"What are you talking about? They got tons of stuff in their Easter Baskets!" I replied.

"Yes," H. said, "But the kind of stuff is a little disturbing."

"What is disturbing about it?"

H. rattled off the list of my daughter’s Easter Basket’s contents: a jeweled tiara and wand, sparkly hair things, a pretend pink talking cell phone, a metallic orange purse with flowers, sparkle lip gloss, two small princess books, princess sparkle stickers, and a bottle of bubbles.

"So?" I said.

"What, is the Easter Bunny gay?"

Considering the contents of my daughter’s Easter basket, I could see she had a point. "But," I said, "my son’s basket had cars, balls, a red cell phone, truck books, bubbles, and train stickers. So, the Easter Bunny is actually really butch too, but he has a feminine side. He’s metrosexual, really, which is a hard thing to say about a pretend rabbit that neither one of us believes in."

"Well," she said, "I don’t think the Easter Bunny is metrosexual. He sounds like most of my ex-boyfriends - either gay or overcompensating for something."

Friday, April 4, 2008

I’m Funny, But Not That Funny

I just got a phone call from my brother, which is weird enough in and of itself. He’s never been a phone kind of person. However, the subject of our conversation was even weirder. Here it is:

Brother: Hey, I have a question for you.

Me: OK, what’s up? (Thinking it would probably be a parenting question)

Brother: I was trying to remember this joke you made once.

Me: Well, you know . . . I make a lot of jokes.

Brother: Oh, yeah, but this one was really funny. It was about specific heat capacity and Junior Mints.*

Me: I told a joke about specific heat capacity and Junior Mints? When was this? I mean, was it recently, because I’m pretty sure I would remember it if it had been recently.

Brother: Well, it was when I was in high school and you were in college.

Me: You mean, like 15 years ago?

Brother: Well . . . yeah.

Me: You are calling to ask me about a joke I made 15 years ago?

Brother: But it was really funny!! I remember giggling about it forever!

Me: You know . . . I can’t even think of something funny to say about specific heat capacity or Junior Mints right now. I seriously don’t remember what would have been funny about them 15 years ago.

Brother: Oh, come on! It was hilarious! We both laughed forever!

Me: Listen, now that I think about it, don’t you think it is more likely you told a joke about specific heat capacity and Junior Mints? I mean, you are more likely to be funny about scientific theories than I am. My humor tends toward the snarky, sarcastic, making-fun-of-people, stupidity-of-others genre.

Brother: No really . . . I think it has something to do with you dropping a Junior Mint in your boyfriend’s lap or something.

Me: Are you sure you are not thinking of that episode of Seinfeld where Kramer drops the Junior Mint?

Brother: What’s Seinfeld?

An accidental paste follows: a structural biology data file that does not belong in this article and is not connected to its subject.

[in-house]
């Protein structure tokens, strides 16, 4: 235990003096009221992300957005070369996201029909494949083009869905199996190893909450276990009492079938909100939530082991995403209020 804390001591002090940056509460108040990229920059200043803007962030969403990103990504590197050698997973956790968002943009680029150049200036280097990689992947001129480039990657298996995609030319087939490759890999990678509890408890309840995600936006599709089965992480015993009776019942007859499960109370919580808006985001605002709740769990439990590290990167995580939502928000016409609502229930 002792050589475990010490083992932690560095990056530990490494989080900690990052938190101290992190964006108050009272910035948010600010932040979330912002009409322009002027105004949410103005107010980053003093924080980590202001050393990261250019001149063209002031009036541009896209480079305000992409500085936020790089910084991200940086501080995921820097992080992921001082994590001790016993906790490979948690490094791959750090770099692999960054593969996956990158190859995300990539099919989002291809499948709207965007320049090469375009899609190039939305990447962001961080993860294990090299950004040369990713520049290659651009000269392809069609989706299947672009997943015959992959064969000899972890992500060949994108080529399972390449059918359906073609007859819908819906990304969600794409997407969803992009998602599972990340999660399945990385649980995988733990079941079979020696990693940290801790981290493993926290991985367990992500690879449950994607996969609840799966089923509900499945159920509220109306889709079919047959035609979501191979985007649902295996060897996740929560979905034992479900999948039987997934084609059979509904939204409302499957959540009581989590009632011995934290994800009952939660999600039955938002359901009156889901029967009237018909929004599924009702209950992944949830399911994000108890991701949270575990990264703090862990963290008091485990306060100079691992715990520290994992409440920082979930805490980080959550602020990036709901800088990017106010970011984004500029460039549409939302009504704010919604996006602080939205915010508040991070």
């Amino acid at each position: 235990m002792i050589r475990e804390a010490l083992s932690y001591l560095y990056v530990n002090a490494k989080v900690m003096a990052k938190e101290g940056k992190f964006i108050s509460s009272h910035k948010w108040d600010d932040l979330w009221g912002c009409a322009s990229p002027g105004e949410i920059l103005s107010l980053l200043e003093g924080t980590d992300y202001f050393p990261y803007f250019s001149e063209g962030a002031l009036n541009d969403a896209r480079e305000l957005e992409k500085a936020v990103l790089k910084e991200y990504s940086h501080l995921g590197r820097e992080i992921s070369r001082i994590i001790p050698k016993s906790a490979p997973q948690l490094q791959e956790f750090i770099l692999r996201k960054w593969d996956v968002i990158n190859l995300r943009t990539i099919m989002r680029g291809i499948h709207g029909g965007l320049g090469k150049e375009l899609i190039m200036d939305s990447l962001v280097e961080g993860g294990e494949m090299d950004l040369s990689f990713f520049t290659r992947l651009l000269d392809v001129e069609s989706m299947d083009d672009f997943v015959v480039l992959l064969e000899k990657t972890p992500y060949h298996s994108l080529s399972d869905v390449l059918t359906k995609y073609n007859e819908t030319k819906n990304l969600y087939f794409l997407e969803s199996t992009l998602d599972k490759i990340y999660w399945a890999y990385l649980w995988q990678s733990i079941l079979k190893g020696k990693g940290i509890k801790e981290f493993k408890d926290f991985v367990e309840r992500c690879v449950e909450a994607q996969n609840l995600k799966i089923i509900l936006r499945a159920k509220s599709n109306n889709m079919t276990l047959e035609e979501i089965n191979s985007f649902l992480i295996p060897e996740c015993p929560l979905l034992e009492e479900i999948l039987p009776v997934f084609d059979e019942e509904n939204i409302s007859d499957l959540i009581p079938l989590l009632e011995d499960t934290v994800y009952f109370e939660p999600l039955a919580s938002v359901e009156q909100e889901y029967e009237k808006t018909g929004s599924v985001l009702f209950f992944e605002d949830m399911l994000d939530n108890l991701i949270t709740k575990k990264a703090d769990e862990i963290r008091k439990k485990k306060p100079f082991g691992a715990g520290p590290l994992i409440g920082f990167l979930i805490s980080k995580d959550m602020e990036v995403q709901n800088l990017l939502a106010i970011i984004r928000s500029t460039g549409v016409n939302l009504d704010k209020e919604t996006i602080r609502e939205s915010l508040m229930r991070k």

Me: Nevermind - it’s a TV show. Anyway, I’m pretty sure it wasn’t me.

Brother: Will you call me if you remember?

Me: Yeah, sure. Did you call Papa today?

Brother: No. Do you think he will remember the joke?

Me: No. Seriously, if I actually told that joke, I sincerely doubt I told it to our father and he remembers it 15 years later. No. Did you call him because it is his birthday today?

Brother: Oh, shit. I better do that.

Me: Yeah.

*I created this link to the Wikipedia article about Junior Mints because it was interesting, not because I think people don't know what Junior Mints are.

Thursday, April 3, 2008

Will I Never Learn?

I will not cut up old debit card until making absolutely sure the new one works.

I will not cut up old debit card until making absolutely sure the new one works.

I will not cut up old debit card until making absolutely sure the new one works.

I will not cut up old debit card until making absolutely sure the new one works.

I will not cut up old debit card until making absolutely sure the new one works.

I will not cut up old debit card until making absolutely sure the new one works.

I will not cut up old debit card until making absolutely sure the new one works.

I will not cut up old debit card until making absolutely sure the new one works.

I will not cut up old debit card until making absolutely sure the new one works.

Damn it.

Wednesday, April 2, 2008

Surprise, Surprise, Surprise: Blue Man Group Show is Repetitive

The Peoria Journal Star is reporting this morning that the Blue Man Group show at the Civic Center was good but "strikingly similar to last year."

Umm . . . ya think?

Seriously, there are only so many ways of entertaining an audience with a show based on some guys with shiny electric blue rubber masks on their heads, banging PVC pipes and garbage can lids (or is that Stomp?), launching themselves and other objects around the stage, all set to ear-splitting techno music. Is this really entertaining more than once? And if it is one of those things that you just LOVE (I mean, I do have certain movies or books I watch or read over and over), why would you be shocked if it was similar to the last time you saw it?